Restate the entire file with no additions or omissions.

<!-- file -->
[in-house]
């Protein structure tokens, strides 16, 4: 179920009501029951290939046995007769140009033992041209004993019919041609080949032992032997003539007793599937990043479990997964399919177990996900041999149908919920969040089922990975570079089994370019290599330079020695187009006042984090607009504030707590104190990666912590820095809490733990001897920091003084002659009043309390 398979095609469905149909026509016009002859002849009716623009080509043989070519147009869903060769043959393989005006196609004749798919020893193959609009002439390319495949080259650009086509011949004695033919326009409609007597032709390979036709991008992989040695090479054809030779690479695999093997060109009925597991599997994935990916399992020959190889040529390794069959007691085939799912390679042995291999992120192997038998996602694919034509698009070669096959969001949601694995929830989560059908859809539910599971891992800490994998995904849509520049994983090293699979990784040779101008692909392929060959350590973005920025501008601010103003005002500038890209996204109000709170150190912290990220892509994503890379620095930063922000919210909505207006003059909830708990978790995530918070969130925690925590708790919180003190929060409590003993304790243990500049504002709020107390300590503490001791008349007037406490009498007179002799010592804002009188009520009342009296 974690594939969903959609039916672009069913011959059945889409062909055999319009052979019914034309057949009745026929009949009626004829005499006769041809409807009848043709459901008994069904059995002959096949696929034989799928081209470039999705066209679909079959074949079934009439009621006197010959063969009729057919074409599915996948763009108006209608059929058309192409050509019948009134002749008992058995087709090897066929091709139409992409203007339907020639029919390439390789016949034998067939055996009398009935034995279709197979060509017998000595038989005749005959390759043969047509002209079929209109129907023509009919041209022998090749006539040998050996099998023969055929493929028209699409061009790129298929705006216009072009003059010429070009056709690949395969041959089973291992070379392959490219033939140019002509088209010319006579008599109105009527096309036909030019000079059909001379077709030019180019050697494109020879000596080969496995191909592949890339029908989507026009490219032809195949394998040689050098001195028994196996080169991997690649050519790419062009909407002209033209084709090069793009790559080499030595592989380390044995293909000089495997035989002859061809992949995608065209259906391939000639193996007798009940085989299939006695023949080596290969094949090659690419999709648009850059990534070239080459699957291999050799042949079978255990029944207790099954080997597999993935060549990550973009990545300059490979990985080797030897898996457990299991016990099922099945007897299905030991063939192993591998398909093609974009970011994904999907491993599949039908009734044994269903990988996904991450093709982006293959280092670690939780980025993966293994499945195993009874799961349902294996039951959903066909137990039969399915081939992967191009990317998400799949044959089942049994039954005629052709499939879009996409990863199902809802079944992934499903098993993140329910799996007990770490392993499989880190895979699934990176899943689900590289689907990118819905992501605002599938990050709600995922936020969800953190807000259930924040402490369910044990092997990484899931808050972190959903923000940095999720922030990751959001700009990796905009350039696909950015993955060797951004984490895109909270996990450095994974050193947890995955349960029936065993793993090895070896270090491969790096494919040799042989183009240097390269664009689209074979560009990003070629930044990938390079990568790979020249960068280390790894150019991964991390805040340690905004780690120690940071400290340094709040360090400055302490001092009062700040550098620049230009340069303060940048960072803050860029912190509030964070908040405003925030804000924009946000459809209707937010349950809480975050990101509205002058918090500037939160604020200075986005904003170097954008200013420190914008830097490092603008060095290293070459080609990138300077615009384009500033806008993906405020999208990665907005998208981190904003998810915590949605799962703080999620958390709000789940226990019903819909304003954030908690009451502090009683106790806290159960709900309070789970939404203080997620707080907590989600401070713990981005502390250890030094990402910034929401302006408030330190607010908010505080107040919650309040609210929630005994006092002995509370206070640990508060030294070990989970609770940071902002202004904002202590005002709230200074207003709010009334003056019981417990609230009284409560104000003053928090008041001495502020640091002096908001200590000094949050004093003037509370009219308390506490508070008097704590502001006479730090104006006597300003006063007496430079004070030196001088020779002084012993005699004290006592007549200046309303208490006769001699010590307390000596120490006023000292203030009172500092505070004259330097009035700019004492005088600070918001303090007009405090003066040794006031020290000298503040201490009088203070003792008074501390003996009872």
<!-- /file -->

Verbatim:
[in-house]
């Protein structure tokens, strides 16, 4: 179920009501029951290939046995007769140009033992041209004993019919041609080949032992032997003539007793599937990043479990997964399919177990996900041999149908919920969040089922990975570079089994370019290599330079020695187009006042984090607009504030707590104190990666912590820095809490733990001897920091003084002659009043309390 398979095609469905149909026509016009002859002849009716623009080509043989070519147009869903060769043959393989005006196609004749798919020893193959609009002439390319495949080259650009086509011949004695033919326009409609007597032709390979036709991008992989040695090479054809030779690479695999093997060109009925597991599997994935990916399992020959190889040529390794069959007691085939799912390679042995291999992120192997038998996602694919034509698009070669096959969001949601694995929830989560059908859809539910599971891992800490994998995904849509520049994983090293699979990784040779101008692909392929060959350590973005920025501008601010103003005002500038890209996204109000709170150190912290990220892509994503890379620095930063922000919210909505207006003059909830708990978790995530918070969130925690925590708790919180003190929060409590003993304790243990500049504002709020107390300590503490001791008349007037406490009498007179002799010592804002009188009520009342009296 974690594939969903959609039916672009069913011959059945889409062909055999319009052979019914034309057949009745026929009949009626004829005499006769041809409807009848043709459901008994069904059995002959096949696929034989799928081209470039999705066209679909079959074949079934009439009621006197010959063969009729057919074409599915996948763009108006209608059929058309192409050509019948009134002749008992058995087709090897066929091709139409992409203007339907020639029919390439390789016949034998067939055996009398009935034995279709197979060509017998000595038989005749005959390759043969047509002209079929209109129907023509009919041209022998090749006539040998050996099998023969055929493929028209699409061009790129298929705006216009072009003059010429070009056709690949395969041959089973291992070379392959490219033939140019002509088209010319006579008599109105009527096309036909030019000079059909001379077709030019180019050697494109020879000596080969496995191909592949890339029908989507026009490219032809195949394998040689050098001195028994196996080169991997690649050519790419062009909407002209033209084709090069793009790559080499030595592989380390044995293909000089495997035989002859061809992949995608065209259906391939000639193996007798009940085989299939006695023949080596290969094949090659690419999709648009850059990534070239080459699957291999050799042949079978255990029944207790099954080997597999993935060549990550973009990545300059490979990985080797030897898996457990299991016990099922099945007897299905030991063939192993591998398909093609974009970011994904999907491993599949039908009734044994269903990988996904991450093709982006293959280092670690939780980025993966293994499945195993009874799961349902294996039951959903066909137990039969399915081939992967191009990317998400799949044959089942049994039954005629052709499939879009996409990863199902809802079944992934499903098993993140329910799996007990770490392993499989880190895979699934990176899943689900590289689907990118819905992501605002599938990050709600995922936020969800953190807000259930924040402490369910044990092997990484899931808050972190959903923000940095999720922030990751959001700009990796905009350039696909950015993955060797951004984490895109909270996990450095994974050193947890995955349960029936065993793993090895070896270090491969790096494919040799042989183009240097390269664009689209074979560009990003070629930044990938390079990568790979020249960068280390790894150019991964991390805040340690905004780690120690940071400290340094709040360090400055302490001092009062700040550098620049230009340069303060940048960072803050860029912190509030964070908040405003925030804000924009946000459809209707937010349950809480975050990101509205002058918090500037939160604020200075986005904003170097954008200013420190914008830097490092603008060095290293070459080609990138300077615009384009500033806008993906405020999208990665907005998208981190904003998810915590949605799962703080999620958390709000789940226990019903819909304003954030908690009451502090009683106790806290159960709900309070789970939404203080997620707080907590989600401070713990981005502390250890030094990402910034929401302006408030330190607010908010505080107040919650309040609210929630005994006092002995509370206070640990508060030294070990989970609770940071902002202004904002202590005002709230200074207003709010009334003056019981417990609230009284409560104000003053928090008041001495502020640091002096908001200590000094949050004093003037509370009219308390506490508070008097704590502001006479730090104006006597300003006063007496430079004070030196001088020779002084012993005699004290006592007549200046309303208490006769001699010590307390000596120490006023000292203030009172500092505070004259330097009035700019004492005088600070918001303090007009405090003066040794006031020290000298503040201490009088203070003792008074501390003996009872």